On Wednesday the U.S. Supreme Court sided with AT&T in AT&T Mobility v. Concepcion -- a decision with devastating consequences for consumer protection and civil rights. In essence, AT&T asked the court to allow it to use the fine print of contracts to eliminate class actions, a practice that flouts the laws of 20 states. In a 5-4 decision, the court granted AT&T's request.
The case's potential impact is breathtaking. Corporations can now prevent consumers and small business owners from exercising what is often their only real option for challenging companies that defraud them by millions or even billions of dollars: banding together to file class action lawsuits. The case could be equally devastating to millions of non-union employees, who need class actions to challenge systemic discrimination by their employers. The Supreme Court has given major corporations the green light to engage in nearly limitless wrongdoing against others, so long as they do it in relatively small dollar amounts, which ensures that no one can afford to challenge the misconduct without a class action.
A sudden demise of class actions will shock the markets and the legal system. It will dramatically increase the market power of major corporations over ordinary Americans and small business owners, who are already outmatched. Innumerable laws that protect the public will become irrelevant because few people can enforce them.
Yet for all these far-reaching implications, AT&T's achievement is remarkably ordinary. The company has secured a state of lawlessness similar to the one that allowed banks to foreclose on millions of homeowners without showing evidence that they had the right to do so. It has achieved a deregulatory regime similar to those that tanked the economy and destroyed millions of jobs, devastated the Gulf of Mexico with oil, allow thousands of preventable workplace deaths every year and threaten untold upheaval through climate change. Like the big banks, the oil and coal companies and the mine operators, AT&T simply wants to write its own rules. It's doing just that, through a practice that has become so ordinary we hardly notice the absurdity and injustice anymore: writing one-sided contracts and imposing them on others.
Why corporations are permitted to do anything important through standard-form contracts is somewhat of a mystery. Companies hire armies of lawyers to draft and redraft these contracts, claiming every new advantage they can wring out of legal developments. They secure "consent" by holding our credit cards or cell phones for ransom, saying we must submit to the new terms or immediately stop using them. Some companies even do this with people's jobs, telling employees they must sign new contracts or be fired (never mind that contract law is supposed to be based on mutual consent).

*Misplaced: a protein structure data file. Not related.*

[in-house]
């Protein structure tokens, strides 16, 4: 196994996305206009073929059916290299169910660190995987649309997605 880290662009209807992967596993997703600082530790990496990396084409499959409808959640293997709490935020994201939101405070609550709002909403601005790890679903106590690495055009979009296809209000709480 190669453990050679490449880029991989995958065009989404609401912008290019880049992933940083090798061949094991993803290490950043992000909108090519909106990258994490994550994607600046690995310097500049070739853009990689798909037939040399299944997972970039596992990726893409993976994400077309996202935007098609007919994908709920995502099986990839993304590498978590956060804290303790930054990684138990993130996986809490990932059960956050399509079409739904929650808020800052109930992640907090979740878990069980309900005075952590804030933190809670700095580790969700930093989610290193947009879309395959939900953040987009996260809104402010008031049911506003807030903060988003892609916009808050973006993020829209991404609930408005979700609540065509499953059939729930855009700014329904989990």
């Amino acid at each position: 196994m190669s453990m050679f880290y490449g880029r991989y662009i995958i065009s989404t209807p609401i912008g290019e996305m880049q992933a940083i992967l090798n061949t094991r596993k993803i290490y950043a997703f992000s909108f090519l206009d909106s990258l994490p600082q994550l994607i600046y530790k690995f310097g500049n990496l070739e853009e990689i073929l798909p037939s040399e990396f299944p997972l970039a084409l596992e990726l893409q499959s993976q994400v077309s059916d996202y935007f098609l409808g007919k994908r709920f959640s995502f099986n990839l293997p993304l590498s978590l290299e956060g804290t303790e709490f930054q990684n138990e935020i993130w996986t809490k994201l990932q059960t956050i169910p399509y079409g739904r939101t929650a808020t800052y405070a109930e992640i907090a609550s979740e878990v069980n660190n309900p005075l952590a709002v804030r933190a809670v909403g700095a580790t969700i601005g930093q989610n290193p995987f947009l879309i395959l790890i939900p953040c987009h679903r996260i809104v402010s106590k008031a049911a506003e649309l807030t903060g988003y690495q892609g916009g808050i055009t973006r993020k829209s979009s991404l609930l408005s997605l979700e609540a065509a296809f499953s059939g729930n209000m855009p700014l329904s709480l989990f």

The average American is deluged with hundreds of thousands of fine-print words each year that no one reads and no one understands -- but that everyone is bound by. Avoiding these contracts is impossible unless one eschews most consumer products and services. Courts uphold adhesion contracts with a breeziness that is astonishing, especially since judges themselves don't read the fine print (John Roberts, chief justice of the U.S. Supreme Court, has said he doesn't read it). The effect is nothing short of privatization of the law, with major corporations writing the rules and imposing them on the rest of us.
If recent crises have taught us anything, it's that disaster follows quickly when companies have too little oversight. AT&T is pushing the outer limits of deregulation, seeking a world in which companies can use one-sided contracts to grant themselves immunity from accountability for a vast range of wrongdoing. Concepcion represents a giant leap toward a dystopian legal system that the Supreme Court should have rejected out of hand -- lawlessness for major corporations and corporate-made law for the rest of us.
But the Court rubber-stamped AT&T's scheme, so we need the Congress and administrative agencies to protect us. The Dodd-Frank Wall Street Reform and Consumer Protection Act gives the new Consumer Financial Protection Bureau (CFPB) and the Securities and Exchange Commission (SEC) the authority to eliminate abuses like AT&T's within their jurisdictions. The CFPB and SEC should get to work quickly. To solve the problem in every industry, not just financial services, Congress should pass the Arbitration Fairness Act, which Sens. Al Franken (D-Minn.) and Richard Blumenthal (D-Conn.) and Rep. Hank Johnson (D-Ga.) plan to introduce next week.
Sign a petition to support the Arbitration Fairness Act.